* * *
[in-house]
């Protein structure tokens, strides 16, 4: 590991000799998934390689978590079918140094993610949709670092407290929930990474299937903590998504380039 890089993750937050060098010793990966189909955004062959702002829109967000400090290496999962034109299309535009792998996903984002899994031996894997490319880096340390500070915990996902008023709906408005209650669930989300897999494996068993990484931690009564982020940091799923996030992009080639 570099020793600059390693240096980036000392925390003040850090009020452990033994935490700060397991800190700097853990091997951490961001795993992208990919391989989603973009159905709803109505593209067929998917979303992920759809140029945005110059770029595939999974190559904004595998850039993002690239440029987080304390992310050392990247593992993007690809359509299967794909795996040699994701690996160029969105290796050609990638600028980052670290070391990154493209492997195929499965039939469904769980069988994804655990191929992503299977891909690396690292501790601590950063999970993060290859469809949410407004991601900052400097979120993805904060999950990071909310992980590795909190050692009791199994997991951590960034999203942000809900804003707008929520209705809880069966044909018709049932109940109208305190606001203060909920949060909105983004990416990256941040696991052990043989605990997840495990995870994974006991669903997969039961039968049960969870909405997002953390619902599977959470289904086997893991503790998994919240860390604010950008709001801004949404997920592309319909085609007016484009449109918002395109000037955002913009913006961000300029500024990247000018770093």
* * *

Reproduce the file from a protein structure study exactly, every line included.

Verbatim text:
[in-house]
């Protein structure tokens, strides 16, 4: 590991000799998934390689978590079918140094993610949709670092407290929930990474299937903590998504380039 890089993750937050060098010793990966189909955004062959702002829109967000400090290496999962034109299309535009792998996903984002899994031996894997490319880096340390500070915990996902008023709906408005209650669930989300897999494996068993990484931690009564982020940091799923996030992009080639 570099020793600059390693240096980036000392925390003040850090009020452990033994935490700060397991800190700097853990091997951490961001795993992208990919391989989603973009159905709803109505593209067929998917979303992920759809140029945005110059770029595939999974190559904004595998850039993002690239440029987080304390992310050392990247593992993007690809359509299967794909795996040699994701690996160029969105290796050609990638600028980052670290070391990154493209492997195929499965039939469904769980069988994804655990191929992503299977891909690396690292501790601590950063999970993060290859469809949410407004991601900052400097979120993805904060999950990071909310992980590795909190050692009791199994997991951590960034999203942000809900804003707008929520209705809880069966044909018709049932109940109208305190606001203060909920949060909105983004990416990256941040696991052990043989605990997840495990995870994974006991669903997969039961039968049960969870909405997002953390619902599977959470289904086997893991503790998994919240860390604010950008709001801004949404997920592309319909085609007016484009449109918002395109000037955002913009913006961000300029500024990247000018770093």